In summer, the diet of the Horned Grebe is mainly aquatic arthropods; some aerial arthropods are also eaten. In the winter, a wider variety of species are taken, including fish, crustaceans (especially amphipods and crayfish – at least in North America), and polychaetes. Benthic invertebrates (rather than mid-water species) are taken more often during the winter (Madsen 1957, Ainley and Sanger 1979). Exhaustive studies of diet have been undertaken in North America (e.g., McAtee and Beal 1912) but unlike Europe (Fjeldså 1973c), little investigation of seasonal variation has been done (Stedman 2000). In Scotland, productivity in Horned Grebes is linked to abundance of Chironimidae (Brooks et al. 2013). In North America by volume, invertebrates were most important, followed by fish, crustaceans, small frogs, salamanders, leeches and tadpoles (Westmore 1924). As in other grebe species, Horned Grebes swallow feathers to aid in digestion of fish bones.

North American young Horned Grebes are eaten by Northern Pike (Esox lucius – Ulfvens 1988) and gulls, while adults are preyed on by American Mink (Neovison vison) (Arnold and Fritzell 1990, Eberhardt and Sargeant 1977). There is also an anecdotal observation of a Great Blue Heron (Ardea herodias) attempting to kill a Horned Grebe in Oregon (Walravens 1985).

2.2 Population and distribution

The Horned Grebe has a holarctic distribution, meaning it is found in the world’s northern continents. It occurs at low population densities throughout temperate and boreal regions. There are two subspecies: Podiceps auritus cornutus which breeds throughout western North America and Podiceps auritus auritus which breeds in Europe (del Hoyo et al. 1992).

Over 92 percent of the North American population breeds in Canada (COSEWIC 2009) where its range (Figure 1) extends from "British Columbia eastwards to the Ontario-Manitoba border and northwards into the Yukon and Northwest Territories" (Cadman et al. 2007, Atlas of the Breeding Birds of Ontario 2001–2005, p. 144).

Within Canada, there are two populations of Horned Grebe: the western population and the Magdalen Islands population in Québec. Ontario is at the extreme eastern periphery of the range of the western population.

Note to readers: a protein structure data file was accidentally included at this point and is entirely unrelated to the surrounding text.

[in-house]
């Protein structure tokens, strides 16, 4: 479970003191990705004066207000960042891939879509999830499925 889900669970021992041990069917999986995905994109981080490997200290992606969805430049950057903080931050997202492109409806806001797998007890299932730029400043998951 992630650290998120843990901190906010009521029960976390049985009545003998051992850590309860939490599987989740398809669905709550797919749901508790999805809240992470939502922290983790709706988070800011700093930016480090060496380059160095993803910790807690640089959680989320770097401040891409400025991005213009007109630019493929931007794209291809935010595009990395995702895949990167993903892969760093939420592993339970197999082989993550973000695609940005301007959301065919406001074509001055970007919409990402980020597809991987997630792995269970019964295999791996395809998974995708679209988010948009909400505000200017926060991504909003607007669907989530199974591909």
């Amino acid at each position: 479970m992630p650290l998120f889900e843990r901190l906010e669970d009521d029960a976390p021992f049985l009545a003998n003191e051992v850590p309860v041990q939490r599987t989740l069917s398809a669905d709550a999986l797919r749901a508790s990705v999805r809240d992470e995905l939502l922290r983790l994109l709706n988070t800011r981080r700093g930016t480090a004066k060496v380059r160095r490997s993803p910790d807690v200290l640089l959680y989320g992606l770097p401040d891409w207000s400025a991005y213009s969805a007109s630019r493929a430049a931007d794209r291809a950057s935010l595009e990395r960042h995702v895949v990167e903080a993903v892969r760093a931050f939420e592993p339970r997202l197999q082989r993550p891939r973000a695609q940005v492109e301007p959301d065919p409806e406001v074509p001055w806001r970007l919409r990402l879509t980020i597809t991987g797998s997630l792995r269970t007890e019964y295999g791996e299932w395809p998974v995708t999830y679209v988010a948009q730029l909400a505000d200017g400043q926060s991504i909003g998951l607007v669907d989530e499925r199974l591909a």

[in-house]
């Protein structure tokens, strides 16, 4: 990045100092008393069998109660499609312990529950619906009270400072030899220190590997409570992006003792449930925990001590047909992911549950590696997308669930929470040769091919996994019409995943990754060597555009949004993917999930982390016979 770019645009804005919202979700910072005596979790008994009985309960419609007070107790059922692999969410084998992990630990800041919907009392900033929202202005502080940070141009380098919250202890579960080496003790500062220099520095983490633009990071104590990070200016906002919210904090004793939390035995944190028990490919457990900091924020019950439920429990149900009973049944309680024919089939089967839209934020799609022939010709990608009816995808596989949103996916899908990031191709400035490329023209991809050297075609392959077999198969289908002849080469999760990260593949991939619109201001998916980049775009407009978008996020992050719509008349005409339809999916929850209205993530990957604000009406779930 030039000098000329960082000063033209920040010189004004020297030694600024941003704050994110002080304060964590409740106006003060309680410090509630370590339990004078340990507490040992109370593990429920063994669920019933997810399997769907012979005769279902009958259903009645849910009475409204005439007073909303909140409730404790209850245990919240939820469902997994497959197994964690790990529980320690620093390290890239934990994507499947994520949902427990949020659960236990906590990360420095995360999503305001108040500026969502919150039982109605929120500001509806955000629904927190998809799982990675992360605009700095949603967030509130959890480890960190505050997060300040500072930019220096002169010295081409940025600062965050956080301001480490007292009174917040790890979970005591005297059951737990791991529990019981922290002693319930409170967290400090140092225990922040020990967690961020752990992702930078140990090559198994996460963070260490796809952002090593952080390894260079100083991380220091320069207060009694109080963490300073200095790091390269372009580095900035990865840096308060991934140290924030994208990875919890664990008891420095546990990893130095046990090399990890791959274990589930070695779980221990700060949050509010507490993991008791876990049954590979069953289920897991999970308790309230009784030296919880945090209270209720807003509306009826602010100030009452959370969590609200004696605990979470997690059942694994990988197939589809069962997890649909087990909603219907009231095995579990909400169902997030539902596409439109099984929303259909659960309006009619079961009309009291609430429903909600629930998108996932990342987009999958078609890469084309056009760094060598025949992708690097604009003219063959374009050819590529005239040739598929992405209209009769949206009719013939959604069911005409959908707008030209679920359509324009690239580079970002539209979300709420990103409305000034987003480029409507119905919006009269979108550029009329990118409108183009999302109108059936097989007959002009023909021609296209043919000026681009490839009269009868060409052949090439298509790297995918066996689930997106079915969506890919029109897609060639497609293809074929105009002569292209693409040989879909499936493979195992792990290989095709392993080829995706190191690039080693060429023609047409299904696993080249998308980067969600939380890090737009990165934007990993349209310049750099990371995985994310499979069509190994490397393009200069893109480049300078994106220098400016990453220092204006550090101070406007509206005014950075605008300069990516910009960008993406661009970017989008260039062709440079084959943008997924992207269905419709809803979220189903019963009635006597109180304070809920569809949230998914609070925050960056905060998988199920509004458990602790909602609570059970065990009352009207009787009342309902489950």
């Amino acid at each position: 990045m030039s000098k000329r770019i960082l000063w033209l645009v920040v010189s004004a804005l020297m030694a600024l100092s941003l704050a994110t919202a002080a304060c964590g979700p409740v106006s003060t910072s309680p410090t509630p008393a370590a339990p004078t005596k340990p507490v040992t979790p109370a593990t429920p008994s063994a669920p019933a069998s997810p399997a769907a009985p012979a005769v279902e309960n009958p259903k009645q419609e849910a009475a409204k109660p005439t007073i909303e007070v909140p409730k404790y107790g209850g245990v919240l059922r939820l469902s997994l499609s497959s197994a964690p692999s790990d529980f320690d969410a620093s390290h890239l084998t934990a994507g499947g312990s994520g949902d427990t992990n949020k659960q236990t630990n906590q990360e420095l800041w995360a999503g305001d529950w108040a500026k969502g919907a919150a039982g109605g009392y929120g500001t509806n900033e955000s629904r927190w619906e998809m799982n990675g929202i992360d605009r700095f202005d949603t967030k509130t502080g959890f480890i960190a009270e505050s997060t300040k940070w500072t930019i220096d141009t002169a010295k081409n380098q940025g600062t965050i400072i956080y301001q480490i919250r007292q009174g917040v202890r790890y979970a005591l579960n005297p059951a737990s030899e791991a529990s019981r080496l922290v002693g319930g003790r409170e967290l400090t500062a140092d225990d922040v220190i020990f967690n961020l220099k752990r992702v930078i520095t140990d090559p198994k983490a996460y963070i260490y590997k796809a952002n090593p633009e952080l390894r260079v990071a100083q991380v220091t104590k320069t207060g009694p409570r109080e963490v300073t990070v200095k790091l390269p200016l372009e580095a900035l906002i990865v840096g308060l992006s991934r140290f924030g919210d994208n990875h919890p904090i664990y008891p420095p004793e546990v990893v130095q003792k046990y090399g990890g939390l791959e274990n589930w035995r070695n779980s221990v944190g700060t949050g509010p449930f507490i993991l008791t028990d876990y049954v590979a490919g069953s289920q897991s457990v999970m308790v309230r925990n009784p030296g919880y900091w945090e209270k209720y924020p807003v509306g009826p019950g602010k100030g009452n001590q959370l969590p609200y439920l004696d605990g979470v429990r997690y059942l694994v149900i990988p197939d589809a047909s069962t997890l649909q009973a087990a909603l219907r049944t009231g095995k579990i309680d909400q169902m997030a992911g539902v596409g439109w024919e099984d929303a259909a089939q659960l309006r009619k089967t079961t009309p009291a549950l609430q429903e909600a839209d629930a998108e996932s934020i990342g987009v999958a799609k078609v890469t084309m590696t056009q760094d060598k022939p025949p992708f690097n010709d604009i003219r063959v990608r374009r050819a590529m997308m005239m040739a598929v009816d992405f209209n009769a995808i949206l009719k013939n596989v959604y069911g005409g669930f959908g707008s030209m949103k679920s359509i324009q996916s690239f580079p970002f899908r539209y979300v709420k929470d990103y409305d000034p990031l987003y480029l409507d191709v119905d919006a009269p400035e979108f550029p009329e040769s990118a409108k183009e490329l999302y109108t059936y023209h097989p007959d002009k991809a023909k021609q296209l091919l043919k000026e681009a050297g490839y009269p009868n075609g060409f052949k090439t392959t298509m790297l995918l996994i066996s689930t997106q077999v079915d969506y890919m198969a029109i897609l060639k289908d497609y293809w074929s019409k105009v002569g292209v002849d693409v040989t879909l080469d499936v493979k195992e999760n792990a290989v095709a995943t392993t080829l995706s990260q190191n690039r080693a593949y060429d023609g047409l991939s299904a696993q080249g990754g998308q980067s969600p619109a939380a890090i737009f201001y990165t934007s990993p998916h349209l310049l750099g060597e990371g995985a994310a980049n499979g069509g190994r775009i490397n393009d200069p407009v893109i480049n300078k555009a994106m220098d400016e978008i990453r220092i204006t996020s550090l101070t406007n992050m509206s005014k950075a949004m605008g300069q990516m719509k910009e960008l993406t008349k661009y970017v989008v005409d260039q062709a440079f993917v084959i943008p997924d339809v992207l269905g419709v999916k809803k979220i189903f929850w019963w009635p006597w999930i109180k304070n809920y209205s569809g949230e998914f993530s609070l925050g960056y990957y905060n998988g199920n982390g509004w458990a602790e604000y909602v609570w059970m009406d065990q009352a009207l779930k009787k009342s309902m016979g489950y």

Figure 1. Distribution of Horned Grebe in North America (Stedman 2000, used with permission from Birds of North America online maintained by the Cornell Lab of Ornithology).

This is a map of North America depicting the distribution of the Horned Grebe for breeding and wintering.

Enlarge figure 1 breeding distribution map of Horned Grebe

Determining the distribution and abundance of Horned Grebes accurately in Ontario is complicated by four factors. Firstly, although Hoar (2007) estimated the provincial population at 10 pairs, some potential breeding sites in northwestern and northern Ontario have not been surveyed. Second, Horned Grebe eggs can be mistaken for those of the Pied-billed Grebe, and thus many nest records could be invalid (D. Sutherland, pers. comm. 2014). Third, much of the Horned Grebe population consists of non-breeders, making confirmation of nesting challenging. Finally, since fledged juvenile grebes retain their plumage until the autumn, sightings of juveniles are not necessarily confirmation of breeding at a particular location, since these individuals could have hatched elsewhere.

The Horned Grebe is a rare and irregular breeder in Ontario (Hoar 2007). One of the best sources of data come from the Atlas of Breeding Birds of Ontario, which was first carried out between 1981 and 1985 (Cadman et al. 1987), and then repeated 20 years later between 2001 and 2005 (Cadman et al. 2007) (Figures 2 and 3). During the first atlas, Horned Grebes were confirmed breeding in the Fort Severn sewage lagoons in the northwest, and possibly breeding in the St. Clair marshes and Rondeau Provincial Park marshes in the southwest (Eagles 1987). However, none of these sites were occupied in the second atlas when Horned Grebes were found nesting at Opasquia Provincial Park, Pikangikum Lake and the Rainy River sewage lagoons (Hoar 2007).

Figure 2. Distribution of Horned Grebes in Ontario based on the First Breeding Bird Atlas of Ontario (1981–1985). Used with permission (Source: Cadman, M.D., D.A. Sutherland, G.G. Beck, D. Lepage, and A.R. Couturier (eds.). 2007. Atlas of the Breeding Birds of Ontario, 2001–2005. Bird Studies Canada, Environment Canada, Ontario Field Ornithologists, Ontario Ministry of Natural Resources, and Ontario Nature, Toronto, xxii + 706 pp.).

This is a map illustrating the first breeding evidence of the Horned Grebe in Ontario.